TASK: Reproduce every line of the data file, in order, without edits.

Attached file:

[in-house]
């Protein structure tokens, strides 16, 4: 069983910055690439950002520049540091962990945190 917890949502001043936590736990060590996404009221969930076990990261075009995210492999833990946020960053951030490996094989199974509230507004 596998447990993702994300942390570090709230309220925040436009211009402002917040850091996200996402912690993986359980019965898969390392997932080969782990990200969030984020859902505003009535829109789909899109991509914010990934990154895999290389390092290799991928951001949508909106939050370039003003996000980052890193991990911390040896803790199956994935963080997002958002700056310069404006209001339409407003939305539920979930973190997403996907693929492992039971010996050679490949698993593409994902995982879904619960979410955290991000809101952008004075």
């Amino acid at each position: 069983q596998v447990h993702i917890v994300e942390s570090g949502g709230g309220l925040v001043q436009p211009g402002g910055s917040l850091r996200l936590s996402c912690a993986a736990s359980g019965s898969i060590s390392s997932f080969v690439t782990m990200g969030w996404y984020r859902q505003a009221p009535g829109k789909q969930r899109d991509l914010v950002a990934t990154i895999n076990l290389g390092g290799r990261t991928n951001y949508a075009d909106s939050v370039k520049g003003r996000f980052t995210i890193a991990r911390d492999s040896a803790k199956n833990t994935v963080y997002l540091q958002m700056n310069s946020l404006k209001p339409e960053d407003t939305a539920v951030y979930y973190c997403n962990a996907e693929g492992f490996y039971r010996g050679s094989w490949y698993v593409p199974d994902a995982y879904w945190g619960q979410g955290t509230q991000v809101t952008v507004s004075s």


[in-house]
């Protein structure tokens, strides 16, 4: 069983910055690439950002520049540091962990945190 917890949502001043936590736990060590996404009221969930076990990261075009995210492999833990946020960053951030490996094989199974509230507004 596998447990993702994300942390570090709230309220925040436009211009402002917040850091996200996402912690993986359980019965898969390392997932080969782990990200969030984020859902505003009535829109789909899109991509914010990934990154895999290389390092290799991928951001949508909106939050370039003003996000980052890193991990911390040896803790199956994935963080997002958002700056310069404006209001339409407003939305539920979930973190997403996907693929492992039971010996050679490949698993593409994902995982879904619960979410955290991000809101952008004075």
């Amino acid at each position: 069983q596998v447990h993702i917890v994300e942390s570090g949502g709230g309220l925040v001043q436009p211009g402002g910055s917040l850091r996200l936590s996402c912690a993986a736990s359980g019965s898969i060590s390392s997932f080969v690439t782990m990200g969030w996404y984020r859902q505003a009221p009535g829109k789909q969930r899109d991509l914010v950002a990934t990154i895999n076990l290389g390092g290799r990261t991928n951001y949508a075009d909106s939050v370039k520049g003003r996000f980052t995210i890193a991990r911390d492999s040896a803790k199956n833990t994935v963080y997002l540091q958002m700056n310069s946020l404006k209001p339409e960053d407003t939305a539920v951030y979930y973190c997403n962990a996907e693929g492992f490996y039971r010996g050679s094989w490949y698993v593409p199974d994902a995982y879904w945190g619960q979410g955290t509230q991000v809101t952008v507004s004075s």